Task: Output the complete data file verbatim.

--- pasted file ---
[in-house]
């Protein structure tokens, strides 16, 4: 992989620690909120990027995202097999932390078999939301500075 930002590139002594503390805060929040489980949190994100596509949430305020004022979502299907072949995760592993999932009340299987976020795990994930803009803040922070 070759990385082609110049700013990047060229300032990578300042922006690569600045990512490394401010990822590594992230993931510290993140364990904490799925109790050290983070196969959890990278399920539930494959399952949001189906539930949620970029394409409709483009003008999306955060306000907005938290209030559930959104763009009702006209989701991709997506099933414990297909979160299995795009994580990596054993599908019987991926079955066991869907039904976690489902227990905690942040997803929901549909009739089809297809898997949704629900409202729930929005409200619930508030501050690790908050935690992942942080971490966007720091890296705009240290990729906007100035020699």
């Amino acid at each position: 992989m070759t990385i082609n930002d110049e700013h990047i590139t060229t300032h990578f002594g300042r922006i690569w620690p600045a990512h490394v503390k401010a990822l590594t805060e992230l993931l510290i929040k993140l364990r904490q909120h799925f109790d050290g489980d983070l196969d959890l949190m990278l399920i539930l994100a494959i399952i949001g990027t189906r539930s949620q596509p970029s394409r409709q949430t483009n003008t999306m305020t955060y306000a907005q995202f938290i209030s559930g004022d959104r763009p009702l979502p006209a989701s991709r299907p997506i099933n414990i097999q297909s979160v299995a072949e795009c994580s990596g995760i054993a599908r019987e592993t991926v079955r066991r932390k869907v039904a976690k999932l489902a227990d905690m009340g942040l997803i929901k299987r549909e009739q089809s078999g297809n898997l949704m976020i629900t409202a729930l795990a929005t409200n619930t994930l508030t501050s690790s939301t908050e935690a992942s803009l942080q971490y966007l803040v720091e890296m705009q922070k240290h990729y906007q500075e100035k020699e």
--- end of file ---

[in-house]
């Protein structure tokens, strides 16, 4: 992989620690909120990027995202097999932390078999939301500075 930002590139002594503390805060929040489980949190994100596509949430305020004022979502299907072949995760592993999932009340299987976020795990994930803009803040922070 070759990385082609110049700013990047060229300032990578300042922006690569600045990512490394401010990822590594992230993931510290993140364990904490799925109790050290983070196969959890990278399920539930494959399952949001189906539930949620970029394409409709483009003008999306955060306000907005938290209030559930959104763009009702006209989701991709997506099933414990297909979160299995795009994580990596054993599908019987991926079955066991869907039904976690489902227990905690942040997803929901549909009739089809297809898997949704629900409202729930929005409200619930508030501050690790908050935690992942942080971490966007720091890296705009240290990729906007100035020699």
């Amino acid at each position: 992989m070759t990385i082609n930002d110049e700013h990047i590139t060229t300032h990578f002594g300042r922006i690569w620690p600045a990512h490394v503390k401010a990822l590594t805060e992230l993931l510290i929040k993140l364990r904490q909120h799925f109790d050290g489980d983070l196969d959890l949190m990278l399920i539930l994100a494959i399952i949001g990027t189906r539930s949620q596509p970029s394409r409709q949430t483009n003008t999306m305020t955060y306000a907005q995202f938290i209030s559930g004022d959104r763009p009702l979502p006209a989701s991709r299907p997506i099933n414990i097999q297909s979160v299995a072949e795009c994580s990596g995760i054993a599908r019987e592993t991926v079955r066991r932390k869907v039904a976690k999932l489902a227990d905690m009340g942040l997803i929901k299987r549909e009739q089809s078999g297809n898997l949704m976020i629900t409202a729930l795990a929005t409200n619930t994930l508030t501050s690790s939301t908050e935690a992942s803009l942080q971490y966007l803040v720091e890296m705009q922070k240290h990729y906007q500075e100035k020699e």